PREMIER LEAGUE club fears over the potential cost of European football’s planned revamp could break out into open conflict today.
The latest ‘virtual shareholder’ meeting of the 20 clubs will be dominated by a debate over Uefa’s latest proposals for a 36-team Champions League from 2024.
Anger over the plans has been simmering for a fortnight with the Big Six pitted against a number of their rivals.
Those outside the regular Euro competitors are furious at the concept of past performances in the Champions League and Europa League allowing a backdoor route into the elite even if clubs miss out on the top four.
But there is rising concern over the financial repercussions of extending Europe’s biggest club competition from 125 games per season to 225.
A number of Prem clubs believe that the Big Six are pushing a development which would benefit them at the expense of their domestic rivals by ensuring they take larger slices of a much bigger Euro pie.
At the same time, it is believed that domestic league deals, including for the Prem, will take a 30 per cent or even greater hit as broadcasters do not have bottomless funds in a market upended by the Covid crisis.
And there is also genuine worry that allowing clubs to access the new-look Champions League by virtue of their Uefa coefficient could effectively kill off the drama – and financial appeal – of the race for the top four.
Those issues are expected to be vented across the virtual boardroom table, putting Prem chief executive Richard Masters in a difficult position to act as the honest broker between the clubs in conflict.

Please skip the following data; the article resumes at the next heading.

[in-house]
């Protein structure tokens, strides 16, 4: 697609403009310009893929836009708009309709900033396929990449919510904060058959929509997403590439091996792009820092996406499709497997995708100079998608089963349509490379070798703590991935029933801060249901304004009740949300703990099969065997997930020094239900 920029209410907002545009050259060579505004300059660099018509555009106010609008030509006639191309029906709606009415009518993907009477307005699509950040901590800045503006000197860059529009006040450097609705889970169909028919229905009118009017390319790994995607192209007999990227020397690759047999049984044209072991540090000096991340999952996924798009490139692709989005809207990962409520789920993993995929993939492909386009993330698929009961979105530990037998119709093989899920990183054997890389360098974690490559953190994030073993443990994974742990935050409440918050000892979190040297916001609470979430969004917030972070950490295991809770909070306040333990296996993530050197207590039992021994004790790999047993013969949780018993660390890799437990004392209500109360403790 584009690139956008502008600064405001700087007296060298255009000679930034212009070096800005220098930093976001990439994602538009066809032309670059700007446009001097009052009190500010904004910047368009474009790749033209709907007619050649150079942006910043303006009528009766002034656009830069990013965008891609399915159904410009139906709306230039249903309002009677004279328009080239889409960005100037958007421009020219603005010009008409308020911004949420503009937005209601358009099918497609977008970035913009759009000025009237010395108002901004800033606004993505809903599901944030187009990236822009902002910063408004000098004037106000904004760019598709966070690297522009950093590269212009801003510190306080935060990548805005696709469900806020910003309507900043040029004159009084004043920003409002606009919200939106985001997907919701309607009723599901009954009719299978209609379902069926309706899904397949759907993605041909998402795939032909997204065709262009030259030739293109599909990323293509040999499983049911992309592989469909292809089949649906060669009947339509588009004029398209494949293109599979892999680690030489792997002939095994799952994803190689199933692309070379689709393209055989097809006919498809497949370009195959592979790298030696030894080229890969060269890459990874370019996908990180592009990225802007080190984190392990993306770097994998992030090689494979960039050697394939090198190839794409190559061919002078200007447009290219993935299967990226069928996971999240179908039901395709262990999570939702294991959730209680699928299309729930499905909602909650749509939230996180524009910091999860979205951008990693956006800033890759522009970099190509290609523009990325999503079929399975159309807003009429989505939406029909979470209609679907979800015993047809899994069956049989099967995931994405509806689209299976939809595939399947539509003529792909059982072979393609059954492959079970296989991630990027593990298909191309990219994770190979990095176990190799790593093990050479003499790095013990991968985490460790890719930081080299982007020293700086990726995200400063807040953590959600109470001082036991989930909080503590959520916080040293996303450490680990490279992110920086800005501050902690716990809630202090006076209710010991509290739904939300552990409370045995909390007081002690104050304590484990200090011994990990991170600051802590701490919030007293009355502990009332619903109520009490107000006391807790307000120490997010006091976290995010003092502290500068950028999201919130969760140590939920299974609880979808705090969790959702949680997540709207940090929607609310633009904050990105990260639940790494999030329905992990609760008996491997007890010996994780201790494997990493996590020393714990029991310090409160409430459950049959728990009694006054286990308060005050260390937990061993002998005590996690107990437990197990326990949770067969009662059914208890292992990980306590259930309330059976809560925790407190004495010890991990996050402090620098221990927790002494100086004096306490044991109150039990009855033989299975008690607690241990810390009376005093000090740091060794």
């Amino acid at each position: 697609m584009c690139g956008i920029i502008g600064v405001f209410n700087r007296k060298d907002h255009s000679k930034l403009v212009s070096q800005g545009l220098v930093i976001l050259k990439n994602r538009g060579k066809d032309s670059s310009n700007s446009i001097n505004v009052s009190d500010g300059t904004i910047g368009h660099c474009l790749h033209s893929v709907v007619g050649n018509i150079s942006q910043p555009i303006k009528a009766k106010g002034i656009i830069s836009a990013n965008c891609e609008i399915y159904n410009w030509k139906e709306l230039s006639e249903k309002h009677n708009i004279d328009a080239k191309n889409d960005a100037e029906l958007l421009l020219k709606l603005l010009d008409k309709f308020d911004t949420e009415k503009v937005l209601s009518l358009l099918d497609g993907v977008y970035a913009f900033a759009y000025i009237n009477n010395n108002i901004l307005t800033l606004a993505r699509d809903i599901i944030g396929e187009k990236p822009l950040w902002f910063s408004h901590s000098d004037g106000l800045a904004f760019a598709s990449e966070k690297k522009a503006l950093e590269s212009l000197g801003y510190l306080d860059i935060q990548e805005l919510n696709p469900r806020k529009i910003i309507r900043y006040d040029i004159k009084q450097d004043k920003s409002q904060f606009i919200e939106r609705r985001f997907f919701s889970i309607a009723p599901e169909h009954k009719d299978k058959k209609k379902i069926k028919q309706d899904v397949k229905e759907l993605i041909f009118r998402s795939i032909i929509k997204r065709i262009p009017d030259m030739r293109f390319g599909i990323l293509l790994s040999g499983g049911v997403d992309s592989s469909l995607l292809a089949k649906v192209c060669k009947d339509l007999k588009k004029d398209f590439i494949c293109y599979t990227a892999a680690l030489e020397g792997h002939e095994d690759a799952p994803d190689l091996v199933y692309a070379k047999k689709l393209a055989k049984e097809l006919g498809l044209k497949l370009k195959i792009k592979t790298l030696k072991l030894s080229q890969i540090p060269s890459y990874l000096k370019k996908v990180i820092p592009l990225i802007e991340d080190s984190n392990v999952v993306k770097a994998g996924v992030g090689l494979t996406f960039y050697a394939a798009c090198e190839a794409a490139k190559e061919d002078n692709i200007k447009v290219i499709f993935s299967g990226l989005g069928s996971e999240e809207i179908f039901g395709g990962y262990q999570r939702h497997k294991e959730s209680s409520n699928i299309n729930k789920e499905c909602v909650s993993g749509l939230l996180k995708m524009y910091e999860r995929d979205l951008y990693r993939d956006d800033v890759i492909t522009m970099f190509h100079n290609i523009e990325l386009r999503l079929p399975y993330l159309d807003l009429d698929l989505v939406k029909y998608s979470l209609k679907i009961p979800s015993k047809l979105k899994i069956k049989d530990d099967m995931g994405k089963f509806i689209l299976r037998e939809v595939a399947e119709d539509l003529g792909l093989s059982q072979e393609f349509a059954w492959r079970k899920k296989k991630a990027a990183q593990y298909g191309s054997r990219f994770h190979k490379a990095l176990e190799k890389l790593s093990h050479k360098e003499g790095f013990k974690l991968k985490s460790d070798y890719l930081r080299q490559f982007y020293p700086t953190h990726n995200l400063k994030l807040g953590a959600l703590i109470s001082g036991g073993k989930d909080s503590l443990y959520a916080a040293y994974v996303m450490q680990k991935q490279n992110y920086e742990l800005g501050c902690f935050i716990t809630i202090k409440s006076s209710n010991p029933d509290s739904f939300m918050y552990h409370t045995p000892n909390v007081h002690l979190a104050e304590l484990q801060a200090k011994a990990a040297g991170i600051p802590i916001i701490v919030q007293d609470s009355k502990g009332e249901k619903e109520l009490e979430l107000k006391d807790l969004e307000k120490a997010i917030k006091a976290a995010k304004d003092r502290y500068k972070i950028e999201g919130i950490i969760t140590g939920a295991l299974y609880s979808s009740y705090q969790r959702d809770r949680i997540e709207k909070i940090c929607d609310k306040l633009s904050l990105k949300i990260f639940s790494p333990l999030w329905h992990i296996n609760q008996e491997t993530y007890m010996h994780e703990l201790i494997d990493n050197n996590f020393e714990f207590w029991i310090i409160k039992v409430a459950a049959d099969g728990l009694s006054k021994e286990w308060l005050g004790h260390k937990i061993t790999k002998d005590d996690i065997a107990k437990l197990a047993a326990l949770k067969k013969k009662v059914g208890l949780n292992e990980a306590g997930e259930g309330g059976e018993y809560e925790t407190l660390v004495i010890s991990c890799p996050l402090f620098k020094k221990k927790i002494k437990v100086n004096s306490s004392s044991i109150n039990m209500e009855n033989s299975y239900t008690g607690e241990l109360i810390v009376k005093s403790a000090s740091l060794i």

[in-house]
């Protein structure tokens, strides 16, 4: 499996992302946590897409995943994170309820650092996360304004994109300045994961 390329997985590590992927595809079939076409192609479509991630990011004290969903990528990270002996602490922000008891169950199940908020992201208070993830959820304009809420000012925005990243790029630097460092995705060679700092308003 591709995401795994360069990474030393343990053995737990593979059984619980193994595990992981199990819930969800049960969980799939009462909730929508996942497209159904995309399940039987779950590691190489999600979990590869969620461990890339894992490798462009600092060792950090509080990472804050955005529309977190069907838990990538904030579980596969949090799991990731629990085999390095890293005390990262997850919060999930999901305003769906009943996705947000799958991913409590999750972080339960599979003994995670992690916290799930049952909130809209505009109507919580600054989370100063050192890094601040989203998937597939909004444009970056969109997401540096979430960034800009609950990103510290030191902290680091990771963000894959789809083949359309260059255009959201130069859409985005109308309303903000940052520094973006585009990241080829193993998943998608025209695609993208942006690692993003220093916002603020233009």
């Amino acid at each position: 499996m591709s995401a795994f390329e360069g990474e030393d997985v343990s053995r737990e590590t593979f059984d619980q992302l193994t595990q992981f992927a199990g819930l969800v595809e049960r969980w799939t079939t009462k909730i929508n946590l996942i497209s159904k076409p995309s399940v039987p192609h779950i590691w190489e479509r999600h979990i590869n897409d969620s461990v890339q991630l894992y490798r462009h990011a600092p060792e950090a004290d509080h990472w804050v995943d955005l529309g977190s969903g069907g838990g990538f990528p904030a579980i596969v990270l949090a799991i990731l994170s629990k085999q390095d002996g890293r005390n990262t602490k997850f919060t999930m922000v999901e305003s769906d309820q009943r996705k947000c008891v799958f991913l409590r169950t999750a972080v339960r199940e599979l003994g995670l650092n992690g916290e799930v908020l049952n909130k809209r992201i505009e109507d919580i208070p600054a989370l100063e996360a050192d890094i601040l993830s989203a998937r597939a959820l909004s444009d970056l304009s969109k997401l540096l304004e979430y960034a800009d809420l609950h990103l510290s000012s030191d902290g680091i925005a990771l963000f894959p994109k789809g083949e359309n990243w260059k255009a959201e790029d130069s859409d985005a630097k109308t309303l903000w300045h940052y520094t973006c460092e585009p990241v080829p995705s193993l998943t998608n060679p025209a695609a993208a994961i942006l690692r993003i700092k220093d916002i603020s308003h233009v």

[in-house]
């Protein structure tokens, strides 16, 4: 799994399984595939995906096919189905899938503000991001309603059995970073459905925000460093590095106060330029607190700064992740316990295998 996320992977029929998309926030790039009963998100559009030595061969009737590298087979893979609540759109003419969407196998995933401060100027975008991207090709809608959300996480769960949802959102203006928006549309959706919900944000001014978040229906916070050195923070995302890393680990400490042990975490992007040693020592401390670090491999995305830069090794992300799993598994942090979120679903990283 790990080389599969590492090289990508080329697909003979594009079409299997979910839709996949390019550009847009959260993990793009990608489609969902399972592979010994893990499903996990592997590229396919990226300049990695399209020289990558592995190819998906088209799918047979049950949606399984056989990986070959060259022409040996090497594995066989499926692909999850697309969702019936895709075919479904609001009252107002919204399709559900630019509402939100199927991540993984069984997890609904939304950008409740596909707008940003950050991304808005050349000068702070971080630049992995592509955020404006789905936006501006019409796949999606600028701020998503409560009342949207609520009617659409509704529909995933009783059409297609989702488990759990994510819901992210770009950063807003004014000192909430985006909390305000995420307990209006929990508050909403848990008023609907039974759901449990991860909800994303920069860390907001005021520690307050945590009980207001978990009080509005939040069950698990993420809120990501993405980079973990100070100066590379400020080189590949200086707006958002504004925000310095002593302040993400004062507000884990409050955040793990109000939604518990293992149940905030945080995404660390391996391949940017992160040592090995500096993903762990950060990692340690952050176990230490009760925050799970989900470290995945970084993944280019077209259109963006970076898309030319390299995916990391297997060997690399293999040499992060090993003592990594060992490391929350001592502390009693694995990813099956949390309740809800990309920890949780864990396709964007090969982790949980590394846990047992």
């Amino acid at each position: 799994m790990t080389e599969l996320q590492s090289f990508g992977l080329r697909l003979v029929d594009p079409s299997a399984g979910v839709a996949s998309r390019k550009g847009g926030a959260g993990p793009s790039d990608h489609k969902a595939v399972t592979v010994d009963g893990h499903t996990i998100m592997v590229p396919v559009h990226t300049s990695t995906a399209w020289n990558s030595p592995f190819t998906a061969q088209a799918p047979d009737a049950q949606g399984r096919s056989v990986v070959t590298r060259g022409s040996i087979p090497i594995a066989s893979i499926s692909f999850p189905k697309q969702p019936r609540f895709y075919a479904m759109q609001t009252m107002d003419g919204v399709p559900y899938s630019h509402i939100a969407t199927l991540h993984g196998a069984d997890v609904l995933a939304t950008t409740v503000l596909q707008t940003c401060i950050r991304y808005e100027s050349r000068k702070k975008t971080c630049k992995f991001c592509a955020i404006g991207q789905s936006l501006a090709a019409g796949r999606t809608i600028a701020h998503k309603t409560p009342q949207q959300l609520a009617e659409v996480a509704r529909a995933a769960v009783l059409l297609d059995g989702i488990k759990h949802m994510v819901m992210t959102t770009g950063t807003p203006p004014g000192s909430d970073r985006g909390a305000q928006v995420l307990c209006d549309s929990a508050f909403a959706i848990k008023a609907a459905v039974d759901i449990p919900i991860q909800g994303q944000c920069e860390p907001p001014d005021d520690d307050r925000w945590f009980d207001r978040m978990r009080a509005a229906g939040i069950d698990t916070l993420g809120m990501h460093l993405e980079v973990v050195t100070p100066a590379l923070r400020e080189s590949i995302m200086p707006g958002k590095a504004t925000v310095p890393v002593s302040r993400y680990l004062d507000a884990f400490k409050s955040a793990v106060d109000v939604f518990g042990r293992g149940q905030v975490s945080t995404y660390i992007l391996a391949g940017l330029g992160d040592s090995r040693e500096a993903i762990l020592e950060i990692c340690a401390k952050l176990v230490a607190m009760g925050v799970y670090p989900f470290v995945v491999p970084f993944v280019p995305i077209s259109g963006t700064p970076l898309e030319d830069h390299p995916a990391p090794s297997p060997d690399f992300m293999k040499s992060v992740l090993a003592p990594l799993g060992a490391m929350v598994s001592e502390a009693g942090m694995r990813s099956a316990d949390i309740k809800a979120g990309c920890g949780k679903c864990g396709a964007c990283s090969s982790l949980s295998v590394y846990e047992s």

League bosses are determined to try to uphold their commercial advantages compared to the other members of the Big Five domestic competitions in Spain, Germany, Italy and France.
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At the same time, they need to keep the Big Six on board and prevent any prospect of them joining the proposed breakaway closed shop European Super League which is still a serious entity and being pushed by Real Madrid and other clubs.
Uefa’s proposals, including a ‘Swiss system’ league table which will see all teams play just 10 matches in the initial phase, are due to be voted on next month.
The current plans, which could be put in place for nine years starting in 2024, would see two of the four extra places based on Uefa coefficients, one extra place to France and the final slot to the best-performing league that does not have an automatic slot.
Prem clubs are also likely to accept that there is little likelihood of fans being allowed back into grounds before the end of the season and that all remaining games this term should be broadcast live.
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